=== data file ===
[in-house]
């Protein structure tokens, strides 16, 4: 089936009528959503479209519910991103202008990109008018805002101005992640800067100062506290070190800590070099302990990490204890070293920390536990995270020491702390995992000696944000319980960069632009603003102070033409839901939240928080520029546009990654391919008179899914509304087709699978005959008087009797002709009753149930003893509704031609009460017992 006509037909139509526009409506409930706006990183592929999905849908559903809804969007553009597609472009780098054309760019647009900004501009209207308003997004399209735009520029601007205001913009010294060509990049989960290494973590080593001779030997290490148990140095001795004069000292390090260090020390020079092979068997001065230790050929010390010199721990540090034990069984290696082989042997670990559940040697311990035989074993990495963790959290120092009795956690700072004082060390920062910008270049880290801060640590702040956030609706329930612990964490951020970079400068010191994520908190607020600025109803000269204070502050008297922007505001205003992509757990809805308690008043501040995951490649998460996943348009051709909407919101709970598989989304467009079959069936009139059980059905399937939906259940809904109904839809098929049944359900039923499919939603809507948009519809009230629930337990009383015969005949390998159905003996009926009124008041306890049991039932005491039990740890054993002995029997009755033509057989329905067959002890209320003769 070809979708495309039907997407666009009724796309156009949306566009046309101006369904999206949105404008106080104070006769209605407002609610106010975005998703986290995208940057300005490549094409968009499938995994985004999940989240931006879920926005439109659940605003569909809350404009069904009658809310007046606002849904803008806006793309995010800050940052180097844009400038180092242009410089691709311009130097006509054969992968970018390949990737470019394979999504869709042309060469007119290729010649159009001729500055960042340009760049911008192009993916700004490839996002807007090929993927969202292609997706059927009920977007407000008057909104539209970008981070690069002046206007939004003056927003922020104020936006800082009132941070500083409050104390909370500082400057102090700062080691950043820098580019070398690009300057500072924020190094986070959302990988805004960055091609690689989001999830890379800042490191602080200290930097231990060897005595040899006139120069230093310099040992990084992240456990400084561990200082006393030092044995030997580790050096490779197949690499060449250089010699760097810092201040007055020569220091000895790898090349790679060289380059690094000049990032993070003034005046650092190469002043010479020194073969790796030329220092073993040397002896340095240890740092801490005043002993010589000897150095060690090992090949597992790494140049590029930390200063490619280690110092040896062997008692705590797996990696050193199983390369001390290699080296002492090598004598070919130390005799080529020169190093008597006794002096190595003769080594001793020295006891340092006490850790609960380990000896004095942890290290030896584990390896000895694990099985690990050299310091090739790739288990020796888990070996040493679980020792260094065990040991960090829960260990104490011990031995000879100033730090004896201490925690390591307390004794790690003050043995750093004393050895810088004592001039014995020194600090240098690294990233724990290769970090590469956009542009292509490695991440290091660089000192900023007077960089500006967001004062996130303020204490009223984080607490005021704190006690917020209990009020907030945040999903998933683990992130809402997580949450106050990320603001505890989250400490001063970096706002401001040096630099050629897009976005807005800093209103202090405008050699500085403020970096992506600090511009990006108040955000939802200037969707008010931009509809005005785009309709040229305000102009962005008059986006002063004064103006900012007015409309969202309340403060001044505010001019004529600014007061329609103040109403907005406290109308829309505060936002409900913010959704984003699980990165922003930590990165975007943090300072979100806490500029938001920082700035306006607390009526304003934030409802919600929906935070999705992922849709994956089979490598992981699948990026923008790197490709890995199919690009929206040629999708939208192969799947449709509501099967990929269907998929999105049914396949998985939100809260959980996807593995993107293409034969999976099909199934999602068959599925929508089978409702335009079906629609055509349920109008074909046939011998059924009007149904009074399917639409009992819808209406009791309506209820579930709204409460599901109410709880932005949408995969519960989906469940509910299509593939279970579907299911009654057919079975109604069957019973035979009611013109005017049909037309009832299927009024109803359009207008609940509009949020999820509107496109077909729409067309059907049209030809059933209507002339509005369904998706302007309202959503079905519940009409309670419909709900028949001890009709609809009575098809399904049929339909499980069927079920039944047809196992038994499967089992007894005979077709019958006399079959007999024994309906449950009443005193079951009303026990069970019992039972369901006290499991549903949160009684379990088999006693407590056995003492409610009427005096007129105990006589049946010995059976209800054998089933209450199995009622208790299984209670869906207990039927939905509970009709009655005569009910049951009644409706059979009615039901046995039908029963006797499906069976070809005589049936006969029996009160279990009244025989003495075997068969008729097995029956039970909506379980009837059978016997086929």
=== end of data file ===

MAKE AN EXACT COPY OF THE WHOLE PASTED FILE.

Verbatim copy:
[in-house]
């Protein structure tokens, strides 16, 4: 089936009528959503479209519910991103202008990109008018805002101005992640800067100062506290070190800590070099302990990490204890070293920390536990995270020491702390995992000696944000319980960069632009603003102070033409839901939240928080520029546009990654391919008179899914509304087709699978005959008087009797002709009753149930003893509704031609009460017992 006509037909139509526009409506409930706006990183592929999905849908559903809804969007553009597609472009780098054309760019647009900004501009209207308003997004399209735009520029601007205001913009010294060509990049989960290494973590080593001779030997290490148990140095001795004069000292390090260090020390020079092979068997001065230790050929010390010199721990540090034990069984290696082989042997670990559940040697311990035989074993990495963790959290120092009795956690700072004082060390920062910008270049880290801060640590702040956030609706329930612990964490951020970079400068010191994520908190607020600025109803000269204070502050008297922007505001205003992509757990809805308690008043501040995951490649998460996943348009051709909407919101709970598989989304467009079959069936009139059980059905399937939906259940809904109904839809098929049944359900039923499919939603809507948009519809009230629930337990009383015969005949390998159905003996009926009124008041306890049991039932005491039990740890054993002995029997009755033509057989329905067959002890209320003769 070809979708495309039907997407666009009724796309156009949306566009046309101006369904999206949105404008106080104070006769209605407002609610106010975005998703986290995208940057300005490549094409968009499938995994985004999940989240931006879920926005439109659940605003569909809350404009069904009658809310007046606002849904803008806006793309995010800050940052180097844009400038180092242009410089691709311009130097006509054969992968970018390949990737470019394979999504869709042309060469007119290729010649159009001729500055960042340009760049911008192009993916700004490839996002807007090929993927969202292609997706059927009920977007407000008057909104539209970008981070690069002046206007939004003056927003922020104020936006800082009132941070500083409050104390909370500082400057102090700062080691950043820098580019070398690009300057500072924020190094986070959302990988805004960055091609690689989001999830890379800042490191602080200290930097231990060897005595040899006139120069230093310099040992990084992240456990400084561990200082006393030092044995030997580790050096490779197949690499060449250089010699760097810092201040007055020569220091000895790898090349790679060289380059690094000049990032993070003034005046650092190469002043010479020194073969790796030329220092073993040397002896340095240890740092801490005043002993010589000897150095060690090992090949597992790494140049590029930390200063490619280690110092040896062997008692705590797996990696050193199983390369001390290699080296002492090598004598070919130390005799080529020169190093008597006794002096190595003769080594001793020295006891340092006490850790609960380990000896004095942890290290030896584990390896000895694990099985690990050299310091090739790739288990020796888990070996040493679980020792260094065990040991960090829960260990104490011990031995000879100033730090004896201490925690390591307390004794790690003050043995750093004393050895810088004592001039014995020194600090240098690294990233724990290769970090590469956009542009292509490695991440290091660089000192900023007077960089500006967001004062996130303020204490009223984080607490005021704190006690917020209990009020907030945040999903998933683990992130809402997580949450106050990320603001505890989250400490001063970096706002401001040096630099050629897009976005807005800093209103202090405008050699500085403020970096992506600090511009990006108040955000939802200037969707008010931009509809005005785009309709040229305000102009962005008059986006002063004064103006900012007015409309969202309340403060001044505010001019004529600014007061329609103040109403907005406290109308829309505060936002409900913010959704984003699980990165922003930590990165975007943090300072979100806490500029938001920082700035306006607390009526304003934030409802919600929906935070999705992922849709994956089979490598992981699948990026923008790197490709890995199919690009929206040629999708939208192969799947449709509501099967990929269907998929999105049914396949998985939100809260959980996807593995993107293409034969999976099909199934999602068959599925929508089978409702335009079906629609055509349920109008074909046939011998059924009007149904009074399917639409009992819808209406009791309506209820579930709204409460599901109410709880932005949408995969519960989906469940509910299509593939279970579907299911009654057919079975109604069957019973035979009611013109005017049909037309009832299927009024109803359009207008609940509009949020999820509107496109077909729409067309059907049209030809059933209507002339509005369904998706302007309202959503079905519940009409309670419909709900028949001890009709609809009575098809399904049929339909499980069927079920039944047809196992038994499967089992007894005979077709019958006399079959007999024994309906449950009443005193079951009303026990069970019992039972369901006290499991549903949160009684379990088999006693407590056995003492409610009427005096007129105990006589049946010995059976209800054998089933209450199995009622208790299984209670869906207990039927939905509970009709009655005569009910049951009644409706059979009615039901046995039908029963006797499906069976070809005589049936006969029996009160279990009244025989003495075997068969008729097995029956039970909506379980009837059978016997086929």